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J Physiol Pharmacol. 2012 Oct;63(5):471-81.

Expression and release of leptin and proinflammatory cytokines in patients with ulcerative colitis and infectious diarrhea.

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  • 1Gastroenterology, Hepatology and Infectious Diseases Clinic, Jagiellonian University Medical College, Cracow, Poland.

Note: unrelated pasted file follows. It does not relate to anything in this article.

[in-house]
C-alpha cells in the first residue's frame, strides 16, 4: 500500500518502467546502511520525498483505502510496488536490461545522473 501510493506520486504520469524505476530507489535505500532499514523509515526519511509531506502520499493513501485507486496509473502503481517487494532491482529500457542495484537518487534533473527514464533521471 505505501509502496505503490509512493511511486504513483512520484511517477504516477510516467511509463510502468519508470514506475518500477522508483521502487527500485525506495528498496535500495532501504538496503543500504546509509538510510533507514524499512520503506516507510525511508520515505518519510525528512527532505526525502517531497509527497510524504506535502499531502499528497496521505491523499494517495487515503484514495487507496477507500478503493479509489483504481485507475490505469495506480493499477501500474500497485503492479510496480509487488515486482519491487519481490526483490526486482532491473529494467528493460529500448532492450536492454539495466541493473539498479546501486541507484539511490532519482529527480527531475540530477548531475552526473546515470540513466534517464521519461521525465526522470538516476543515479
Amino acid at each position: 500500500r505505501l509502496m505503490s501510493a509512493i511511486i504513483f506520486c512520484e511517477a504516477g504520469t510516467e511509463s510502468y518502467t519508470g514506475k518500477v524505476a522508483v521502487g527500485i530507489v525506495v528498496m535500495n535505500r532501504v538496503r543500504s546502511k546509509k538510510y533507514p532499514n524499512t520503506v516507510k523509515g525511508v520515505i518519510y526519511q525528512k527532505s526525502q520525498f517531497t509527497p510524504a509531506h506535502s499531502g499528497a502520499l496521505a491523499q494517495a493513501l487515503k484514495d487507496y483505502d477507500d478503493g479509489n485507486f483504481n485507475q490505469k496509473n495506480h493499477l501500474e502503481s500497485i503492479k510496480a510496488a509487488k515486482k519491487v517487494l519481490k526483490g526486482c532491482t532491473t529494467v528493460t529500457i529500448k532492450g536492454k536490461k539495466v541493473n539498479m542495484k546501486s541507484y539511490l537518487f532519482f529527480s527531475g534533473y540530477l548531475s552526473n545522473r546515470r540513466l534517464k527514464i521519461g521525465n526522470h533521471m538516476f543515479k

Leptin plays not only an important role in regulation of food intake, but also in the mechanism of inflammation. The universal presence of leptin in the cells of immune system and its secretion by these cells caused increasing interest in the role of this hormone in ulcerative colitis (UC). We determined the role of leptin in 80 patients, aged from 18 to 69 years, including 50 patients with active UC and 30 patients with infectious diarrhea. The tests were performed within 48 hours of the first symptoms, in the period of remission of UC and 8 weeks after resolution of infectious diarrhea. Endoscopy was performed in each patient, and the biopsy samples were taken for the assessments of expression of mRNA for leptin, IL-1β, IL-6 and TNF-α by RT-PCR and Western blot. Blood tests included concentrations of leptin, IL-1β, IL-6 and TNF-α. In addition, the plasma levels of leptin, IL-1β, IL-6 and TNF-α were assessed by ELISA. Serum concentrations of leptin was significantly increased in patients with exacerbation of UC over that in patients with UC in remission. The serum leptin concentration was significantly higher in patients with infectious diarrhea, than the patients that recovered from infectious diarrhea. The leptin protein was overexpressed in the biopsy samples of the mucosa of large intestine compared to those with exacerbation of UC, and in patients after successful recovery from infectious diarrhea. The leptin mRNA was overexpressed in patients with infectious diarrhea compared with that in the group of patients after successful recovery from this condition. Serum concentrations of leptin failed to correlate with severity of exacerbation of UC and with extent of intestinal inflammatory lesions in patients with UC. However, the correlation was observed between serum concentrations of leptin in patients with exacerbation of UC and serum concentrations of proinflammatory cytokines IL-1β and TNF-α. We conclude that 1) the increased leptin in exacerbated UC is related to the increased serum proinflammatory cytokines IL-1β, TNF-α and IL-6 levels; 2) In patients with infectious diarrhea, the concentrations of leptin in intestinal mucosa correlates with serum concentrations of cytokines IL-1β, IL-6 and TNF-α and with an increased expression of leptin mRNA in intestinal mucosa but not with alterations in serum levels of this hormone; 3) leptin may serve as useful predictive marker of inflammation in inflammatory bowel disease (IBD).

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